After spending the last four years feuding with now-outgoing Gov. Bruce Rauner, Mayor Rahm Emanuel on Wednesday outlined an ambitious city agenda for the four months he’ll have to work with Governor-elect J.B. Pritzker before leaving office.

Topping Emanuel’s legislative wish-list is a transportation funding bill, possibly bankrolled by an increase in the gasoline tax, that’s needed to pay for a backlog of capital projects at the CTA and Metra.

Emanuel hopes to use it to defray at least some of the $2.3 billion cost to extend the CTA’s Red Line from its terminus at a renovated 95th Street Station all the way to 130th Street.

“It’s been a decade since they had a transportation bill. It’s been 30 years since they’ve come up with additional resources for it,” Emanuel told reporters after a City Council meeting.

“I have been a proponent and will continue to push early on for a major investment in transportation dollars. … I will lead that effort,” the mayor said.

The CTA's new South Terminal at 95th Street and the Dan Ryan Expressway.

The CTA’s new South Terminal at 95th Street and the Dan Ryan Expressway is the endpoint of CTA’s Red Line for now, but with enough money, the city hopes to extend that rail line south to 130th Street. | Mary Mitchell / Sun-Times

The lame-duck mayor’s priorities also include state help with the $175 million perk he rolled out last spring to provide substantial savings for Chicago families with young children: universal full day pre-school for 24,000 4-year-olds by 2021.

Emanuel will be long gone by then. But his successor will be stuck with the tab or be forced to play the heavy by eliminating the freebie.

Chicago Public Schools are paying for it initially with increased state funding tied to the budget deal that ended the marathon state budget stalemate, as well as with extra money built into the school funding overhaul approved last year.

“When we did our social impact bond to help expand pre-K and make it universal full-day for every child, J.B. Pritzker and [wife] M.K. Pritzker helped back up those social impact bonds,” the mayor said.

“He has a very strong interest in early childhood education going back years. That’s a common interest that J.B., myself, M.K., Amy [the mayor’s wife] all share. I hope to work on that with the governor because I think the state should be a real partner. … We’re gonna do it in Chicago, but making it a statewide effort. The state should be putting resources towards that mission.”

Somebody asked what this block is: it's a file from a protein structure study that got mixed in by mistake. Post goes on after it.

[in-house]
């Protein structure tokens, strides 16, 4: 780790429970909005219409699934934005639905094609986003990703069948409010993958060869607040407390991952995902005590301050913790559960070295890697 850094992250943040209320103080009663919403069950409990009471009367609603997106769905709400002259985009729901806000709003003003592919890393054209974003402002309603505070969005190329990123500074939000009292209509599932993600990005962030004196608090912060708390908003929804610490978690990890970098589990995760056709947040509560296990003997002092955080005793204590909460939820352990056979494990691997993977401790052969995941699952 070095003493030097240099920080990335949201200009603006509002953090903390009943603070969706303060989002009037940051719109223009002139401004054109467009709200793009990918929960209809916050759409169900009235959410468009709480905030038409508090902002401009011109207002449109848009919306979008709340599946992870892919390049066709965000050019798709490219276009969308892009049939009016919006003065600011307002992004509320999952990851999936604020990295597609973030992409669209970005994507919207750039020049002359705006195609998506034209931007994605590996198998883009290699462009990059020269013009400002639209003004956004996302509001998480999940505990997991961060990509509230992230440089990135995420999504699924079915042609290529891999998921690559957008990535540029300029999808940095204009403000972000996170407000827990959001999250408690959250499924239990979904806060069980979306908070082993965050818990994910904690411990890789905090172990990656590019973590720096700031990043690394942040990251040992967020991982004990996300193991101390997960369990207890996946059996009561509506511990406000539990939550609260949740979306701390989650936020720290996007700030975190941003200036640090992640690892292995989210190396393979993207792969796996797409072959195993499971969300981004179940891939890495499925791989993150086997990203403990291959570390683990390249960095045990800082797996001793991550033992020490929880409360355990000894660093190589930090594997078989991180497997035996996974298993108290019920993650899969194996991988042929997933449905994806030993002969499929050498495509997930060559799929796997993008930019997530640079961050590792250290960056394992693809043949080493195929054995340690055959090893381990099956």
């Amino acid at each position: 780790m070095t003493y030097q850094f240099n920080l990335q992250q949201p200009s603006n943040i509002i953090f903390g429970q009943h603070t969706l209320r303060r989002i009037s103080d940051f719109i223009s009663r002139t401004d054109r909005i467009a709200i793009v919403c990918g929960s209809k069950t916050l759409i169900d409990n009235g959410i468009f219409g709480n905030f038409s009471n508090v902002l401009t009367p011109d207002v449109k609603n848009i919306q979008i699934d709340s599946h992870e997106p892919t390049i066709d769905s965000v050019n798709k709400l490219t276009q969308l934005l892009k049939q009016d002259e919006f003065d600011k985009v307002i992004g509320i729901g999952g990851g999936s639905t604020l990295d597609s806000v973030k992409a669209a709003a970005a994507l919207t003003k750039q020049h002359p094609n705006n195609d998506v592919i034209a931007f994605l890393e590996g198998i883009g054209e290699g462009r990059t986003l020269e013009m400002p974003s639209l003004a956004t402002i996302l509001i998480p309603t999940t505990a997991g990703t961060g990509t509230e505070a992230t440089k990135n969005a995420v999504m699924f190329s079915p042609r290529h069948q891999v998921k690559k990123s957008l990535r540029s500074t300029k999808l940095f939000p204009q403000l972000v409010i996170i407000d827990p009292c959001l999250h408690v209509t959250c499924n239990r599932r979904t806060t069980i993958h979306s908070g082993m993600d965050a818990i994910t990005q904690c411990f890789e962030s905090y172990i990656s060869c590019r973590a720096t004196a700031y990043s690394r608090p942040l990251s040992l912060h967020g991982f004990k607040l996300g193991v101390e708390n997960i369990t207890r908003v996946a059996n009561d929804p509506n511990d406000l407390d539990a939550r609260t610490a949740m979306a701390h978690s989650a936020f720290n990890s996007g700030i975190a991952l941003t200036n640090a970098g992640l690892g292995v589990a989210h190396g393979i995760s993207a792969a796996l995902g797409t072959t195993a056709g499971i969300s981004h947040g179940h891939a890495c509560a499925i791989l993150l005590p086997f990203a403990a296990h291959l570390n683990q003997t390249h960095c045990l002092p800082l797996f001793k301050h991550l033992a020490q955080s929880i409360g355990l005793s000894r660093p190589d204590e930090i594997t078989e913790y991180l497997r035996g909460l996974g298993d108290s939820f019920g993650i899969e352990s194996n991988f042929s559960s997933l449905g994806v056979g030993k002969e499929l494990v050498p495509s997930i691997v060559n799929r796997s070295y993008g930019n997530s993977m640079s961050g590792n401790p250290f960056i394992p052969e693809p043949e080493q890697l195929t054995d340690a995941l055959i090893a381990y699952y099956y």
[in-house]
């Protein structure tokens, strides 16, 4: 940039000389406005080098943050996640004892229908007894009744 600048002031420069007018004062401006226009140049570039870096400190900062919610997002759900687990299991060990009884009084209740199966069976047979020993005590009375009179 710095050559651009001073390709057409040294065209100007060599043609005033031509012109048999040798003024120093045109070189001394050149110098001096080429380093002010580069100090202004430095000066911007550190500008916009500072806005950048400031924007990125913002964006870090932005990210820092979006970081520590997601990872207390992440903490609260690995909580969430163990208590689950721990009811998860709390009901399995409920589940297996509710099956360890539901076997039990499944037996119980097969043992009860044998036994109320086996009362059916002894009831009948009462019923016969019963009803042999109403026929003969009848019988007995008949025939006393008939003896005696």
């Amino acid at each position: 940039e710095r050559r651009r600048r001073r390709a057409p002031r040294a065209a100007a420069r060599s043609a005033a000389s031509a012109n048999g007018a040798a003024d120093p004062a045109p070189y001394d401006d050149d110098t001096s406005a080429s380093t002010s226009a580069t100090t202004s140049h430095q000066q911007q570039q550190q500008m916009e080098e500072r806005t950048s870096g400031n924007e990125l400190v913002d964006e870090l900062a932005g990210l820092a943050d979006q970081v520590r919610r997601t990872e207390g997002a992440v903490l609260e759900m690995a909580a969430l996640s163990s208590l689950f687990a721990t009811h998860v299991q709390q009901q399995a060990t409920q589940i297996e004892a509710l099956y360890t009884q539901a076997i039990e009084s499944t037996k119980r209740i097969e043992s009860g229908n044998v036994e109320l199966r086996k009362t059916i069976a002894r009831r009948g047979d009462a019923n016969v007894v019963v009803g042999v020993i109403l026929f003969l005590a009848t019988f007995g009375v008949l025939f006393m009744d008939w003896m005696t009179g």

Emanuel also talked about seeking pension relief after striking out repeatedly on that front with Rauner. Emanuel offered no specifics, but has promised a major speech next month laying out ways to confront a looming, $1 billion spike in pension payments.

Yet another item on the mayor’s list is more money for the City Colleges of Chicago and other colleges and universities that took a beating during the state budget stalemate.

Emanuel and Rauner are longtime friends and former business associates. They made millions together. Their families vacationed together and shared expensive bottles of wine.

Their inability to make that friendship work for the good of both the city and the state will go down as one of the great mysteries and failures of both of their administrations.

Emanuel maintained the pretense of neutrality throughout the gubernatorial campaign, but his formidable network of fundraisers and campaign organizers rallied behind Pritzker.

Now, he hopes to parlay that association into tangible benefits for Chicago before leaving office.

Also on Wednesday, Emanuel characterized the Democratic takeover of the U.S. House as a “rejection of Donald Trump.”

“You have a midterm election. The economy is 3.7 percent unemployment. Perceived by the public as good. Democrats had no business winning the House and making a majority,” the mayor said.

“If you look at every result — from `74, `82, `94, `06 and 2010 — this is the best economy of any one of those midterms. And because the map was gerrymandered, the system was tilted to favor the Republicans.”

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Emanuel said if his fellow Democrats hope to turn the “rejection of Donald Trump” into a more permanent political “realignment,” they need to court voters in the city and suburbs.

You can’t “just rely on him to push voters your way,” the mayor said.

“There’s a new emerging metropolitan majority between urban and suburban voters on a shared set of issues and interests — from education to transportation to quality-of-life issues,” he added.

“It’s incumbent upon us to keep speaking about health care costs, quality-of-life issues on transportation, education of their children and increasing funding.”

The mayor noted that Democratic gubernatorial candidates in Illinois, Wisconsin, Michigan and Pennsylvania — where voters were “most resounding” in their rejection of Trump — spent a lot of time talking about education, health care and investing in transportation.

“Those issues … focused on where people live in both their pocketbook and their home. [Those] are the opportunities where Democrats can build a majority more responsive to their needs,” Emanuel said.